India was the first country in the world to launch the ‘National Programme for Control of Blindness (NPCB)’ in year 1976 as 100% centrally sponsored programme with the following goals:
• To provide comprehensive eye care facilities for primary, secondary and tertiary levels of eye healthcare, and
• To reduce the prevalence of blindness in population from 1.38% (ICMR 1971-174) to 0.31 by 2000 AD.
Major flips in NPCB
• Inclusion in `Prime Minister’s-20 point programme’in 1982, was the first major flip for NPCB.
•Launching of ‘Cataract Blindness Control Project’ assisted by World Bank from 1994-2001 was another major flip for NPCB. This project was launched to reduce the cataract back-log in 7 States which were identified to have the highest prevalence of cataract blindness by WHO-NPCB survey (1986-89). These, in descending order, are: Uttar Pradesh, Tamil Nadu, Madhya Pradesh, Maharashtra, Andhra Pradesh, Rajasthan and Orissa.
• Adoption of vision 2020: Right to Sight in 2001 is the most prestigious major flip for NPCB.
Vision 2020 has been adopted in NPCB with the objective to eliminate avoidable blindness by the year 2020.
Present objectives of the NPCB include:
•Reduction in the backlog of blindness through identification and treatment of blinds.
• Development and strengthening of comprehensive eye-care facilities in every district.
•Development of human resources for providing eye care services.
•Improvement in quality of service delivery. • Securing participation of voluntary organizations and private practitioners in eye care.
•Enhancement in community awareness on eye care.
•Setting up of mechanism for referral, coordination and feedback between organizations dedicated to prevention, treatment and rehabilitation.
New initiatives in the 12th five year plan (FYP) :-
The NPCB has been made part of ‘Noncommunicable diseases (NCD)’ flexipool under the larger umbrella of ‘National Health Mission (NHM), during 12th FYP, which began in 2012. Some new initiatives added include:
• Distribution of free spectacles for near work to old persons suffering from presbyopia
• Development of Multipurpose District Mobile Ophthalmic Units (MDMOU) has been introduced with an objective to further expand eye-care coverage in remote and underserved areas. Four hundred Multipurpose District Mobile Ophthalmic Units have been approved for District Hospitals in a phased manner. Preference will be given to remote/ hilly areas including NE states and underprivileged regions to expand eye-care services.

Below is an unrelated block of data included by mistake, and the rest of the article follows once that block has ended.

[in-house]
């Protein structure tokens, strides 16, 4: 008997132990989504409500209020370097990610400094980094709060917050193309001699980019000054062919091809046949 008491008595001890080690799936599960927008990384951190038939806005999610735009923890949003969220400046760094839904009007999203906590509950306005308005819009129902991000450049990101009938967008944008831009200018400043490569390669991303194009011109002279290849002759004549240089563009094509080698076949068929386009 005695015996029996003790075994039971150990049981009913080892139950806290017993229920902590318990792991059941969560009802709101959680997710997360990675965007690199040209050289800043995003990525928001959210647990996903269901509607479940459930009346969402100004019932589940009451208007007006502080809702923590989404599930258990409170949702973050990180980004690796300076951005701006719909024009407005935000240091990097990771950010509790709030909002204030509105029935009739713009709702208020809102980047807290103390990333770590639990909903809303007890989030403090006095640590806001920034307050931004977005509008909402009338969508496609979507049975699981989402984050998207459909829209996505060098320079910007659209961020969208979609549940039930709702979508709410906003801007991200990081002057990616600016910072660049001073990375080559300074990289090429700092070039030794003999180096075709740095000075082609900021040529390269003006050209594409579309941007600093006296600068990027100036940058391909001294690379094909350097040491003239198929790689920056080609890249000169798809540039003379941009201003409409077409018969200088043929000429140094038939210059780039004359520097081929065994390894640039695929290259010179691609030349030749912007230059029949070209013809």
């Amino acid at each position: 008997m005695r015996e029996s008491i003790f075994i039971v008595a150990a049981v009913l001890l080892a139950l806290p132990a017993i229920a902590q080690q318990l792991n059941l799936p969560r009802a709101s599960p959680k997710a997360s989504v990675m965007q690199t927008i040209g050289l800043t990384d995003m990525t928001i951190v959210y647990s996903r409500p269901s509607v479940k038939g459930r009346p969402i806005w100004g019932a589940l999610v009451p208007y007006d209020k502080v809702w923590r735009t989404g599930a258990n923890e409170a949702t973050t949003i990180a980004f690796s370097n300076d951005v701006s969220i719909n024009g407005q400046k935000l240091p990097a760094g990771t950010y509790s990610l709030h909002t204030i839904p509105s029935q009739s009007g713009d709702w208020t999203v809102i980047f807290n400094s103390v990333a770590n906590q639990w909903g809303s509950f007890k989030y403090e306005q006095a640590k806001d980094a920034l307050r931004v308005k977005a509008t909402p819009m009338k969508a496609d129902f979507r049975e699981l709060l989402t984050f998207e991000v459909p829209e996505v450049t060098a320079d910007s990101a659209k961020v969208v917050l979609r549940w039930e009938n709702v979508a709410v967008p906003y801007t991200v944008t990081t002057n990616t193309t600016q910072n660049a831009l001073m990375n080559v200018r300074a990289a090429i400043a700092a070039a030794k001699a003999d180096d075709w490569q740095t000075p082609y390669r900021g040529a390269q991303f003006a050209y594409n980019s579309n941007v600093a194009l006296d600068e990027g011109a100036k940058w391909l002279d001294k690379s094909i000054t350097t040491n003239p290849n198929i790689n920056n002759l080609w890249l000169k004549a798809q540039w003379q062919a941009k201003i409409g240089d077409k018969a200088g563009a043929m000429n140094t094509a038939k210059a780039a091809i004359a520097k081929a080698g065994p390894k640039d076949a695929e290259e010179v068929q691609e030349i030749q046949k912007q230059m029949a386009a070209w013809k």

• Tele-Ophthalmology Network units with linkage to ophthalmic consultation units in the Medical Colleges and RIOS are to be set up. The linkage and exchange of data is provided by internet.
Since 2001, NPCB is being implemented as per guidelines of the initiative ‘Vision 2020′(described later). During 12th five year plan (2012-2017), from the financial year 2013-14, it has been decided to continue the NPCB under the NCD flexipool within the overarching umbrella of the National Health Mission’. The contribution of the central government will be 75% and that of state/UT government will be 25% of the total fund requirement for NPCB.
Various programme activities implemented at central, state and district levels are as follows:16
At the central level, programme organization is the responsibility of the ‘National Programme Management Cell’ located in the office of Director General Health Services (DGHS), Department of Health, Government of India (GOI). To oversee the implementation of the programme three national bodies have been constituted as below:
National Blindness Control Board, chaired by Secretary Health to GOI.
•National Programme Coordination Committe chaired by Additional Secretary to GOI.
•National Technical Advisor Committee, headed Director General Health Services, GOI.
Central level activities include:
• Procurement of goods (major equipments, bulk consumables, vehicles, etc.)
• Nonrecurring grant-in-aid to NGOs.
• Organizing central level training courses.
• Information, education and communication (IEC) activities (prototype development and mass media).
• Development of MIS, monitoring and evaluation.
• Procurement of services and consultancy.
• Salaries of additional staff at the central level.